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Exploring the identification and treatment of adolescent anxiety in primary care: the perceptions of primary care providers'

Williams, Kelly (2019) Exploring the identification and treatment of adolescent anxiety in primary care: the perceptions of primary care providers'. Doctoral Dissertation, University of Pittsburgh. (Unpublished)

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Anxiety is the most prevalent adolescent behavioral health condition. Impairments caused by anxiety negatively impact educational performance, and social and emotional functioning. Moreover, future consequences of undetected and untreated anxiety include increased risk for other behavioral health conditions, obesity, and smoking. Despite the high prevalence of anxiety and the chronic nature of untreated anxiety, only about one third of youth with anxiety disorders receive treatment, constituting a public health problem.
No national guidelines exist for primary care providers regarding the identification and treatment of adolescent anxiety. Moreover, anxiety-specific research in pediatric primary care is limited. As such, this qualitative interview study sought to understand what factors, at the provider, organizational-, and policy-level, influence primary care providers decisions and capacity to identify and treat adolescent anxiety.
Of the 22 providers interviewed, nearly all perceived identification of adolescent anxiety as part of their professional role. Providers were divided on how anxiety should be identified. Half of providers believed a short, systematic screening tool would be beneficial for initial identification. Others perceived it was necessary to utilize anxiety screening tools only after the potential concern was identified. While a majority of providers had prescribed medications for adolescents with anxiety, not all providers viewed it as their role to prescribe and/or manage medication treatments. Several providers viewed their role as initiating treatment until the adolescent was able to see a specialist, while other providers commented on treatment roles as being strictly referral based. Barriers including lack of time, experience, training, and comfort, fear of medication side effects, and not having an embedded behavioral health provider were discussed as limiting factors on primary care providers’ capacity to treat anxiety.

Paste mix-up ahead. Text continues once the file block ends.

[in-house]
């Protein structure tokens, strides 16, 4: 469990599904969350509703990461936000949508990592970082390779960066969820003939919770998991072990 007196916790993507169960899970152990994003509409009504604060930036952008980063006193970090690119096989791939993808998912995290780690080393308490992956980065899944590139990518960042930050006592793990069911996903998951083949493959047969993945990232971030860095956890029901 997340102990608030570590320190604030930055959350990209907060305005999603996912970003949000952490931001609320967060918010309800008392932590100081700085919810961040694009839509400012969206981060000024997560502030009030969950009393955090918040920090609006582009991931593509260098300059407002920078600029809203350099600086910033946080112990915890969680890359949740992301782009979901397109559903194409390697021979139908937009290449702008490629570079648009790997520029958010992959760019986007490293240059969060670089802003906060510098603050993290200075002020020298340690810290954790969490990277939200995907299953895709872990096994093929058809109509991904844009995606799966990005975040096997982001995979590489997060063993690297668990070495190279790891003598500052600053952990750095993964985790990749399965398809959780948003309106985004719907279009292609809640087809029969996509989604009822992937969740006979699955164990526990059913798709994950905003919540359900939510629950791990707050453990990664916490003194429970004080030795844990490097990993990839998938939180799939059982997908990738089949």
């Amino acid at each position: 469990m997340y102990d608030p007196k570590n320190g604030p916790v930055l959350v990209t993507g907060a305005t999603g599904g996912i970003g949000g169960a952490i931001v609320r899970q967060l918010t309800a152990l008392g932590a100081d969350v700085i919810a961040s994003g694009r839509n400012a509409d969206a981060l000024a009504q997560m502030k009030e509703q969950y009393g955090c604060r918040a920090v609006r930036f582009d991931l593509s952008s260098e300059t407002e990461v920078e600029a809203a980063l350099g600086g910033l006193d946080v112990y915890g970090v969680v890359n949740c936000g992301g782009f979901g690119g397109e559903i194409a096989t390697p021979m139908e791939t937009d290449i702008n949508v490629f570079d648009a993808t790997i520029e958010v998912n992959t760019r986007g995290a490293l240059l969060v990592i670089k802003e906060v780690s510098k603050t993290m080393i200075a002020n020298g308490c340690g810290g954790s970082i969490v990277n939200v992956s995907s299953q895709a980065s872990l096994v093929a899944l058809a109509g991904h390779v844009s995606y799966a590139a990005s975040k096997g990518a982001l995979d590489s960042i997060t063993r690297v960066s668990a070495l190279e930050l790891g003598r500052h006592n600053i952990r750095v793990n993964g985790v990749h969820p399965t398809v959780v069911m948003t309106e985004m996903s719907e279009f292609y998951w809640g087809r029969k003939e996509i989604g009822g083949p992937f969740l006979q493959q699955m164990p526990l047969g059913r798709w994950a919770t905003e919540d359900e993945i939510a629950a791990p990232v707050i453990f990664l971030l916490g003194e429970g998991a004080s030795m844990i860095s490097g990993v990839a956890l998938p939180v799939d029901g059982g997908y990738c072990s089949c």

Future research should focus on how both the identified factors influencing primary care providers’ capacity to treat anxiety and their treatment role perceptions impact decisions to routinely screen for anxiety. Efforts to standardize primary care providers’ capacity for anxiety treatment and identification may decrease treatment gaps; the development of evidence-based national guidelines and expectations may facilitate increased primary care providers’ confidence with implementing treatment plans and may support increased resources, training, and education from an organizational standpoint.


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Item Type: University of Pittsburgh ETD
Status: Unpublished
CreatorsEmailPitt UsernameORCID
Williams, Kellykrw41@pitt.edukrw41
ETD Committee:
TitleMemberEmail AddressPitt UsernameORCID
Committee ChairTrauth,
Committee MemberHawk,
Committee MemberBear,
Committee MemberRadovic,
Date: 28 June 2019
Date Type: Publication
Defense Date: 1 April 2019
Approval Date: 28 June 2019
Submission Date: 3 April 2019
Access Restriction: 2 year -- Restrict access to University of Pittsburgh for a period of 2 years.
Number of Pages: 182
Institution: University of Pittsburgh
Schools and Programs: School of Public Health > Behavioral and Community Health Sciences
Degree: PhD - Doctor of Philosophy
Thesis Type: Doctoral Dissertation
Refereed: Yes
Uncontrolled Keywords: adolescent; anxiety; primary care providers
Date Deposited: 28 Jun 2019 13:48
Last Modified: 01 May 2021 05:15


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